Fast forward to 1870. A local woodcarver named Frantisek Rint decided wood carving wasn’t good enough for him anymore, and he made the bold choice to follow his dreams of becoming a bone artist. Lucky for him, someone else believed in his passion and hired him to artistically arrange the thousands upon thousands of bones that had slowly filled up the crypt over the last several hundred years.
Rint is the guy you can credit with creating the massive chandelier in the Bone Church. He also made the ossuary’s Schwarzenberg coat of arms, which features a boney raven pecking at a severed skull. Rint had to bleach all of the bones to brilliant white so the ossuary would have a uniform appearance. And his artists signature? Placed in the walls of the ossuary in, of course, bone. Makes you wonder what happened to that guy as a child. The Ossuary is one of the more popular tourist attractions in the Czech Republic, and it’s only an hour’s train ride from Prague.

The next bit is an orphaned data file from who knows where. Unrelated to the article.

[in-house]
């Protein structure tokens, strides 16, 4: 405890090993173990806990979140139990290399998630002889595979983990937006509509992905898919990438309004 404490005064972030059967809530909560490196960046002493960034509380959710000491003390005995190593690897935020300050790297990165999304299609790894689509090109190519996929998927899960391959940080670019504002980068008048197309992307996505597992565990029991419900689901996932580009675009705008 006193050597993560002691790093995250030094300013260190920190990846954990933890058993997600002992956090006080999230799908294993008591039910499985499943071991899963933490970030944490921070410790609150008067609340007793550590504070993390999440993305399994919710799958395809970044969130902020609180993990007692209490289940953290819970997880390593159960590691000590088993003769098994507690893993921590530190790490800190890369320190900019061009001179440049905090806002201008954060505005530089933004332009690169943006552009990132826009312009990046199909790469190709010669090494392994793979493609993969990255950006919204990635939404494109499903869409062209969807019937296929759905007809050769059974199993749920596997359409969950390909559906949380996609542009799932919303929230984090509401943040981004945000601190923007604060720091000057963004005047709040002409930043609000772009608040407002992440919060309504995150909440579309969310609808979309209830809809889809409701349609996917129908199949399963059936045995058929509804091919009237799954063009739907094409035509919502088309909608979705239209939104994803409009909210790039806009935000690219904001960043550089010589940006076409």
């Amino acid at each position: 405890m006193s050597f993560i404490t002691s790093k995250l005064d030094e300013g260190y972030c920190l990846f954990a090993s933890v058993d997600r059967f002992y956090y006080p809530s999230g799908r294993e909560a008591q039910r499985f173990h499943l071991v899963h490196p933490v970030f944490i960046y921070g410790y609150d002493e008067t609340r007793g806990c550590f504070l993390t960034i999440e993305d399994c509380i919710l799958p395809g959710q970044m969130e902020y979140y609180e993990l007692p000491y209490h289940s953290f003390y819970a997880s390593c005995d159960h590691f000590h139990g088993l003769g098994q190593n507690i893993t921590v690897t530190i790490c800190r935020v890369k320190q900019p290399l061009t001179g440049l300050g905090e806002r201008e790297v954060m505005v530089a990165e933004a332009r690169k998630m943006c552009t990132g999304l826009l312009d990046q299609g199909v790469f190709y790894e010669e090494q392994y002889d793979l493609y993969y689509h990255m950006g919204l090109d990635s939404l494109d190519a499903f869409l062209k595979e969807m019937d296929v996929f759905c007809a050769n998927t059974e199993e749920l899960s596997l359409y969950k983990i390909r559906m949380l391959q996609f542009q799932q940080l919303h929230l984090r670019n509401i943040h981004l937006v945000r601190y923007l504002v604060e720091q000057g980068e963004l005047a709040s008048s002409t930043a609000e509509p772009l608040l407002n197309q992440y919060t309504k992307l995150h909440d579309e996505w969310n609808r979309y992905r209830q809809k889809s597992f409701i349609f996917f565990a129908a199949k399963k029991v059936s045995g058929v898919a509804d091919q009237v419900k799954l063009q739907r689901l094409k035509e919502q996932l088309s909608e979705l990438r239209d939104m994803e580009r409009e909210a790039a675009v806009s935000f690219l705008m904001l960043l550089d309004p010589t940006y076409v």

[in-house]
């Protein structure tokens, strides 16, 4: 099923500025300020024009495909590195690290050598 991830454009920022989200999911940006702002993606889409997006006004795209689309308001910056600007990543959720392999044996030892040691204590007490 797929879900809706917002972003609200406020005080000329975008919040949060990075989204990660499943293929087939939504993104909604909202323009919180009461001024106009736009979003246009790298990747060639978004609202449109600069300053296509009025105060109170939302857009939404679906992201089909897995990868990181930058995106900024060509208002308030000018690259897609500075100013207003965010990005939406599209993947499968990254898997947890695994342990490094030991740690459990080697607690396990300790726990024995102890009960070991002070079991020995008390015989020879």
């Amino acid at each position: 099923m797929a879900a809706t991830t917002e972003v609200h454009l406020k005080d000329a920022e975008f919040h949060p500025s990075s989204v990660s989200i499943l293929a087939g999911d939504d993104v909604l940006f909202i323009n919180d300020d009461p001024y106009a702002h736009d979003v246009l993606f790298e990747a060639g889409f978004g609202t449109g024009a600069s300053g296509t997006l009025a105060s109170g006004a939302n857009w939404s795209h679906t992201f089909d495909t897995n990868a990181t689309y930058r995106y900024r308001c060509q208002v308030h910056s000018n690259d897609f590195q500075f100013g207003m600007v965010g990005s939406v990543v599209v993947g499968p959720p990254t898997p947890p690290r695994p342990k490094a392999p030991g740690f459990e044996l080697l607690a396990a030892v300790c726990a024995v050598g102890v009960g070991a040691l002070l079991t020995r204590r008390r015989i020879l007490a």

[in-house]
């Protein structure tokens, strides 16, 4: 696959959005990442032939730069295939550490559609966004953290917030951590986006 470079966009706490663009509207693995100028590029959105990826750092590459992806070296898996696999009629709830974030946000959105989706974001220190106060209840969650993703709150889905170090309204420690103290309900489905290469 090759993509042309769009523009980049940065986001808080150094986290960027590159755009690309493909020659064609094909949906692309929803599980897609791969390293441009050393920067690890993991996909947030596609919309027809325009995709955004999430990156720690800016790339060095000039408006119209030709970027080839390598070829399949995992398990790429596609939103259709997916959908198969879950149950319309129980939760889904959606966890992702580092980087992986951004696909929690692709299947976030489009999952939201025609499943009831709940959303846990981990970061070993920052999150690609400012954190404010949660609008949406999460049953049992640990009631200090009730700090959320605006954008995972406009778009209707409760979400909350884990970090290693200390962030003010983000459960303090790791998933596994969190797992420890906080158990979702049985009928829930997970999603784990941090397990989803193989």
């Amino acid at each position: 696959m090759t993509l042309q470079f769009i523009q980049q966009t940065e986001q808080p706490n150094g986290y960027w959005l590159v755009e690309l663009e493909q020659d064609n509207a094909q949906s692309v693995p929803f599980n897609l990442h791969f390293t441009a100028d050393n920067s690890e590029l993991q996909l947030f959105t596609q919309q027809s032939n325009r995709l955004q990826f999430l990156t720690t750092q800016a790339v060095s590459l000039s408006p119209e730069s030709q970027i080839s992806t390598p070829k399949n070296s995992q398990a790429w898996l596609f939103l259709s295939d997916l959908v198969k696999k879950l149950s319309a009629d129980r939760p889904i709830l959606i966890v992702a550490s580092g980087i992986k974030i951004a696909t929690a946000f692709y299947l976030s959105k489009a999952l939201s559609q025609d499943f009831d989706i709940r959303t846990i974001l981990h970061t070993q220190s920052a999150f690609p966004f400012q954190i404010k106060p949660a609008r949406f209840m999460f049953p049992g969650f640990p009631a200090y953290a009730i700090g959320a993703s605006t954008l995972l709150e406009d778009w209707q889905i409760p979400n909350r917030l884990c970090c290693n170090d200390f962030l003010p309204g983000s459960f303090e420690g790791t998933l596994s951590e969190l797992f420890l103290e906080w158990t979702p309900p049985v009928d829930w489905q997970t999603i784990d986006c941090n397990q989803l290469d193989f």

3. Japan’s Suicide Forest
Aokigahara, or the Suicide Forest in Japan, is located at the base of Mount Fuji in Fuji-Hakone-Izu National Park. Even if this place weren’t named the Suicide Forest, it would still be pretty creepy. The woods are dense, thick, eerily silent, and sunlight has a tough time penetrating to the forest floor. The site of up to 100 suicides per year, the forest is so primitive and difficult to navigate that many unsuspecting tourists have accidentally stepped in a corpse.